In terms of adoption and the resources available to move from rollout to impact on an agent’s business, it’s important to involve key individuals and make them part of the process for more buy-in and more effective programs and operations.

So often, brokerages invest in programs, resources and processes that are underutilized or not effectively rolled out and tested in practical terms. These “resources” do little to attract agents to the brokerage while further marginalizing the financial health of the brokerage.

Realize that the needs and strengths of the individual agent range widely. That’s why it is even more important to align or put in place processes that meet the agent where they’re at. This contributes to increased connection and loyalty and leads to improved growth and higher achievement.

Discourage ego-driven decision-making

It’s been said before, but I’ll say it again because it’s that important: The real estate industry is full of strong personalities, and frequently, those with the biggest egos get the attention. Furthermore, borderline-disrespectful behavior is all too frequent among the players within various brokerages. Both from the corporate and agent perspective, a strong culture is founded on not tolerating such behavior.

Making decisions from a place of shared values and mutual respect leads to the desired group outcomes and alignment with the brokerage’s overall goals. By contrast, letting egos drive the decisions leads to disconnected actions and short-sighted results, leaving one person happy while other agents or employees feel undervalued.

Ensure effective leadership

One of the most important skills brokerage leaders can cultivate is empathy — putting themselves in the shoes of individual team members across functions and trying to understand where they come from. From there, solutions can be discovered that are based on a foundation of respect and understanding.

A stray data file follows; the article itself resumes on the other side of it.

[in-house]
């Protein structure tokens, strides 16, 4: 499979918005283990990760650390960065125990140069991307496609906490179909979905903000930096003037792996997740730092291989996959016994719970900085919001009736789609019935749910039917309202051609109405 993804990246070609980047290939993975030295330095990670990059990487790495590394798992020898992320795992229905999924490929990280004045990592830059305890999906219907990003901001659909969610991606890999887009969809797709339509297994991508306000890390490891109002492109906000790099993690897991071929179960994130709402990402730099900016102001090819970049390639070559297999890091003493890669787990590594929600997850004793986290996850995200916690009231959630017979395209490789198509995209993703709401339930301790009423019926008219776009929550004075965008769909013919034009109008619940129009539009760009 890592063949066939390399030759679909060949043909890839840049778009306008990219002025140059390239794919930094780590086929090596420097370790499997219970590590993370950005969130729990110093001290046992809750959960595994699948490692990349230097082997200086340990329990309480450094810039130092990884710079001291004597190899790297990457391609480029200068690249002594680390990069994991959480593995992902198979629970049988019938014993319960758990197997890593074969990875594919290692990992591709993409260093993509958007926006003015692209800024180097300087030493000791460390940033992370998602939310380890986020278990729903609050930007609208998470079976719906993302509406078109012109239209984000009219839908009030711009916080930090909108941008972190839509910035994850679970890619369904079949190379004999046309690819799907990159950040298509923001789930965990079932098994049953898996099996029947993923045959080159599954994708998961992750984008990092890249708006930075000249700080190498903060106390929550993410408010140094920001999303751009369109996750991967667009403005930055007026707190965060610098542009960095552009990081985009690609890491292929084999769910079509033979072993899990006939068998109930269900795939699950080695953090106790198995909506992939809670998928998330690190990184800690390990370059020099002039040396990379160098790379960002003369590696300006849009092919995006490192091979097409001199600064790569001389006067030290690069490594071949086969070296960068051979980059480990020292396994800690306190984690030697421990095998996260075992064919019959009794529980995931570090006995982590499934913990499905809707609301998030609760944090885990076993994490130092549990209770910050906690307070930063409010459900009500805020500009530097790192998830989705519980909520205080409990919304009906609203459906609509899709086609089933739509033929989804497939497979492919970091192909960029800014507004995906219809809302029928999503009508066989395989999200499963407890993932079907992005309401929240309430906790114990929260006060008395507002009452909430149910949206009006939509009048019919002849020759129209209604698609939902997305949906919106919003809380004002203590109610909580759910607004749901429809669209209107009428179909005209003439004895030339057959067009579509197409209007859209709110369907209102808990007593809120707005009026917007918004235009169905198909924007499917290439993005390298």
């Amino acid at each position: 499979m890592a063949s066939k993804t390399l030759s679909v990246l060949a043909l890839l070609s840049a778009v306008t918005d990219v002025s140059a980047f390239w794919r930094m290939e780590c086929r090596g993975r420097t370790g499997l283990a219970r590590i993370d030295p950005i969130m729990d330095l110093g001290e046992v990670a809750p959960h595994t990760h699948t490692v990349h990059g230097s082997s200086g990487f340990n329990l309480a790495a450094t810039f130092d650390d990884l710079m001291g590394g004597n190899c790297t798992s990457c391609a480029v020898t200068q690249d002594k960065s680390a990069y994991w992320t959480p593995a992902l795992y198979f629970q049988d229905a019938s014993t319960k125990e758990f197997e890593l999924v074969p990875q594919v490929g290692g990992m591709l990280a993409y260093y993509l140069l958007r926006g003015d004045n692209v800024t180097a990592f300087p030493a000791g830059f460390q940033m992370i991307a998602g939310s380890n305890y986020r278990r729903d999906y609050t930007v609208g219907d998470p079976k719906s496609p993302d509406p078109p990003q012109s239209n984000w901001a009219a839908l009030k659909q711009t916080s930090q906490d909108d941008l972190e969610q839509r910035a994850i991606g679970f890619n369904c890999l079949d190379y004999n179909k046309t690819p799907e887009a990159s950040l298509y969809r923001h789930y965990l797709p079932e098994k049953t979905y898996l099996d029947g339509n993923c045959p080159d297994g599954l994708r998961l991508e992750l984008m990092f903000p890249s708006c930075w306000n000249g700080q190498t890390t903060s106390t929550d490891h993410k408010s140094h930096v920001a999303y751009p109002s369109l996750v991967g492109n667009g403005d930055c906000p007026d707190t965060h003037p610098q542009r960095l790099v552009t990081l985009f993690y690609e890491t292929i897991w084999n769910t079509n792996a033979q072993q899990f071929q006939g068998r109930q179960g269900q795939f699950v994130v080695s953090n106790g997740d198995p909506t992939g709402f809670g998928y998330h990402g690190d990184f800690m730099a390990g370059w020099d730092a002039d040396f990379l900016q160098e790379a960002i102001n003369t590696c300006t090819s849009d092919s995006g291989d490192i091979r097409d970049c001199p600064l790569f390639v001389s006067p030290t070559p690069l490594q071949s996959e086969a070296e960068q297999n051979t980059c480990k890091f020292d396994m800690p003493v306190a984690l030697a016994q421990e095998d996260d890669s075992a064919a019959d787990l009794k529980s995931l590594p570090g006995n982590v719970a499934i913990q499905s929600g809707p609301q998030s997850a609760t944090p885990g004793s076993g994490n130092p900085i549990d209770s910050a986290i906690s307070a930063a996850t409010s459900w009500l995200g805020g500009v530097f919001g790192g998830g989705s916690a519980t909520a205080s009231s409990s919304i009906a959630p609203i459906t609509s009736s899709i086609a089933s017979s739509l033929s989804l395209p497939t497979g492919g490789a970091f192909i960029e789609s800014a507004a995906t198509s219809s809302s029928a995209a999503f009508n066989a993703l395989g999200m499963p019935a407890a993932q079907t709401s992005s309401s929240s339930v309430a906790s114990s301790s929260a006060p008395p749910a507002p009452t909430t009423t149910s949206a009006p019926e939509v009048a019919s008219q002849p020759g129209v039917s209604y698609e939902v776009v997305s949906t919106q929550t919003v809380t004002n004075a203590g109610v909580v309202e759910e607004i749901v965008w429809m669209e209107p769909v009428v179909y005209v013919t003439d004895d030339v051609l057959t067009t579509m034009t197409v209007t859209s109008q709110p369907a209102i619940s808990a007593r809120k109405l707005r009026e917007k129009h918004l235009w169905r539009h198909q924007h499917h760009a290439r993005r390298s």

Some of the most effective leaders have mastered the art of making people feel cared for and truly valued both inside and outside of the organization. This approach requires the desire to understand each individual’s point of view, setting the stage for finding win-win solutions.

When done right, creating an extraordinary company culture across organizational levels based on strong relationships and shared values has a direct correlation to greater employee and agent retention and satisfaction. This, in turn, acts as a recruiting vehicle when productive agents and happy employees attract others like them.

A strong and engaging culture improves performance levels and ultimately drives financial results. Who doesn’t want to be part of that?

Marion Weiler is a principal at Weiler International Business Coaching and Consulting in Windermere, Florida. Connect with her on LinkedIn or Facebook.

Christy Murdock Edgar is a Realtor, freelance writer, coach and consultant and the owner of Writing Real Estate. She is also the creator of the online course Crafting the Property Description: The Step-by-Step Formula for Reluctant Real Estate Writers. Follow Writing Real Estate on  FacebookTwitterInstagram  and YouTube.